Section 34 of the Constitution Act of Victoria, scheduled to 18 and 19 Vic. c. 55 (1st July, 1855), authorized the Legislative Council and Legislative Assembly to prepare and adopt standing rules and orders, which, when approved by the Governor, should be binding and of full force in law. Sec. 35 of the same Act provided:—

“It shall be lawful for the Legislature of Victoria by any Act or Acts to define the privileges, immunities, and powers to be held, enjoyed, and exercised by the Council and Assembly and by the members thereof respectively. Provided that no such


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privileges, immunities, or powers shall exceed those now held, enjoyed, and exercised by the Commons, House of Parliament, or the members thereof.”

Section 35 of the Constitution of South Australia (24th Oct., 1856), contained a similar clause enabling the Parliament of that colony to declare its privileges in like manner. In pursuance of the power conferred by sec. 35 the Parliament of Victoria passed the Act 20 Vic. No. 1, of which sec. 3 (re-enacted in sec. 10 of the Constitution Act Amendment Act, 1890) was as follows:—

“The Legislative Council and Legislative Assembly of Victoria respectively, and the committees and members thereof respectively, shall hold, enjoy, and exercise such and the like privileges, immunities, and powers as, and the privileges, immunities, and powers of the said Council and Assembly respectively, and of the committees and members thereof respectively, are hereby defined to be the same as, at the time of the passing of ‘The Constitution Statute’ were held and enjoyed and exercised by the Commons House of Parliament of Great Britain and Ireland and by the committees and members thereof, so far as the same are not inconsistent with the said Act, whether such privileges, immunities, or powers were so held, possessed, or enjoyed by custom, statute, or otherwise.”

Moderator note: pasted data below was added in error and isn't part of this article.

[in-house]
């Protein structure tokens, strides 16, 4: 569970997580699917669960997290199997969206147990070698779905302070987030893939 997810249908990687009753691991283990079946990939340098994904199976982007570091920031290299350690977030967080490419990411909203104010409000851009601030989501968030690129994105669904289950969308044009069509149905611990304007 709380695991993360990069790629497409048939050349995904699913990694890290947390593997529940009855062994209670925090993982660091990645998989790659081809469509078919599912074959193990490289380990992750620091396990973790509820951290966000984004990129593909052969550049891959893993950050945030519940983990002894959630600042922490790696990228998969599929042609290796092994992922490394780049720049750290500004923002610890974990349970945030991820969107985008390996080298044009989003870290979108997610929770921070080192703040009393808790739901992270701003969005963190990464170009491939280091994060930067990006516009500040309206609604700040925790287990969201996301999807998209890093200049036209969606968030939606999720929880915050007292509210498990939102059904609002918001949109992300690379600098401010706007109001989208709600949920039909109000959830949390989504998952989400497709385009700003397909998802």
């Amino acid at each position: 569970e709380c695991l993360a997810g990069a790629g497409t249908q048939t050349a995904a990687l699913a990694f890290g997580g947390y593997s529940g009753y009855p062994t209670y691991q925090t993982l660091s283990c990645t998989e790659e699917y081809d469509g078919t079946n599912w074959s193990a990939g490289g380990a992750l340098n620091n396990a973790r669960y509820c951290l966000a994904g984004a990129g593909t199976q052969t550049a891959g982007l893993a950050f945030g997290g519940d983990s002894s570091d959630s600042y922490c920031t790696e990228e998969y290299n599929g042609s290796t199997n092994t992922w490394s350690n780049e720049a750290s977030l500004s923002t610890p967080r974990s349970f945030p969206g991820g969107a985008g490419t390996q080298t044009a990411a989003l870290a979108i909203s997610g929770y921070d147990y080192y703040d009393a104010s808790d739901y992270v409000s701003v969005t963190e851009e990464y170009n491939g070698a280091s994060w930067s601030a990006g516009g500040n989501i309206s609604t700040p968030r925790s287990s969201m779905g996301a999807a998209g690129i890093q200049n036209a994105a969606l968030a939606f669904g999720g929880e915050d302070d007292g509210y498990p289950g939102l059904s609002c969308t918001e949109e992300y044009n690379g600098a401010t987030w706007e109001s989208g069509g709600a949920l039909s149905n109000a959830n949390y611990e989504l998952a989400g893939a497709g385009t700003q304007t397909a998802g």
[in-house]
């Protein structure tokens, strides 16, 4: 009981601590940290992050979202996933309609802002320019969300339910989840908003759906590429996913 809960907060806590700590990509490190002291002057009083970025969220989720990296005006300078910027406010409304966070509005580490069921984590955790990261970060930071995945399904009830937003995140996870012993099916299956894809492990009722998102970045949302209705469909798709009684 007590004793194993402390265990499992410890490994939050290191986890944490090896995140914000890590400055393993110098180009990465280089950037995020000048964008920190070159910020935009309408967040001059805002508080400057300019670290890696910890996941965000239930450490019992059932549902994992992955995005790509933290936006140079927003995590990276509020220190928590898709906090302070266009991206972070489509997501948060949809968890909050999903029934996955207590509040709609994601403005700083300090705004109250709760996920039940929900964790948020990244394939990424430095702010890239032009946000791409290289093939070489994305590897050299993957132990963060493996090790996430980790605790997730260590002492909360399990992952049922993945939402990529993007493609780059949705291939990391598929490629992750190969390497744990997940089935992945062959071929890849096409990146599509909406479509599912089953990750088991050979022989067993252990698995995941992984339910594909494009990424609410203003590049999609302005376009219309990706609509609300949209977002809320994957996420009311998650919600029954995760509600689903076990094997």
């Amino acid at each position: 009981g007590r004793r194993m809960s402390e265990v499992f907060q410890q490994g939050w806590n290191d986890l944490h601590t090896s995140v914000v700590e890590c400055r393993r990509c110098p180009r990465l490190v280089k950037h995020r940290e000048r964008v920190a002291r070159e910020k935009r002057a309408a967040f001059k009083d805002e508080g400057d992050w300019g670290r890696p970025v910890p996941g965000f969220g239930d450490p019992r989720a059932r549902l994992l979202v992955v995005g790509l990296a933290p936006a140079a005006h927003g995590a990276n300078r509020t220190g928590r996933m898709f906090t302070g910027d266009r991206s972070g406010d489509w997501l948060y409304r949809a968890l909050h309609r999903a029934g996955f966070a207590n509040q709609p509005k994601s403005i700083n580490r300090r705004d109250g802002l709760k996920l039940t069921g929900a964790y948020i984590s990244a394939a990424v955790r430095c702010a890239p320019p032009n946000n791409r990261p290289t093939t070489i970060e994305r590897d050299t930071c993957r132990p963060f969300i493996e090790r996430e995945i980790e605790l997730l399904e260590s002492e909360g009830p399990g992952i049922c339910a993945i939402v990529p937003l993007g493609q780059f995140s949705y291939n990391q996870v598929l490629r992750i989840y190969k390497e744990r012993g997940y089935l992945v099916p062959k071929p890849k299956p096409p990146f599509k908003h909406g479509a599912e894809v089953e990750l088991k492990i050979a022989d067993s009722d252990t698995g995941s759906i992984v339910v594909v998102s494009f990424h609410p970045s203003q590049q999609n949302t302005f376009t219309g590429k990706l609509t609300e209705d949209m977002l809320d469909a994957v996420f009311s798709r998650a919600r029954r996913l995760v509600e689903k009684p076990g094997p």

On 29th April, 1862, Mr. George Dill, the publisher of the Argus, was arrested on a warrant signed by the Speaker of the Legislative Assembly, by direction thereof, on a charge of having printed and published a libel concerning the Assembly and one of its committees. On his being brought to the bar of the House, Mr. Dill was adjudged guilty of contempt, and was ordered to be detained in custody for the space of one month. Mr. Dill applied for, and was afterwards brought before a judge of the Supreme Court on, a writ of habeas corpus. Mr. Palmer, the Serjeant-at-Arms, made a return to the writ, justifying detention under the mandate of the warrant of the Speaker, according to the order of the House. The warrant in this case set forth the nature of the contempt complained of as the ground for commitment. It was held by the Court that the power given by sec. 35 of the Constitution Act was well exercised by the legislature of Victoria in the enactment of 20 Vic. No. 1, sec. 3, that the Legislative Council and Legislative Assembly of Victoria have all the privileges, immunities and powers which were legally held, enjoyed, and exercised by the Commons House of Parliament at the time of the passing of the “Constitution Statute,” and that the publication outside the House, in a newspaper, of an article which the Assemby adjudged to be a libel on the Assembly, on a select committee thereof, and on a member of each, qua such member, is a contempt for which the House has authority to commit. (In re Dill, 1 W. and W. [L.] 171.)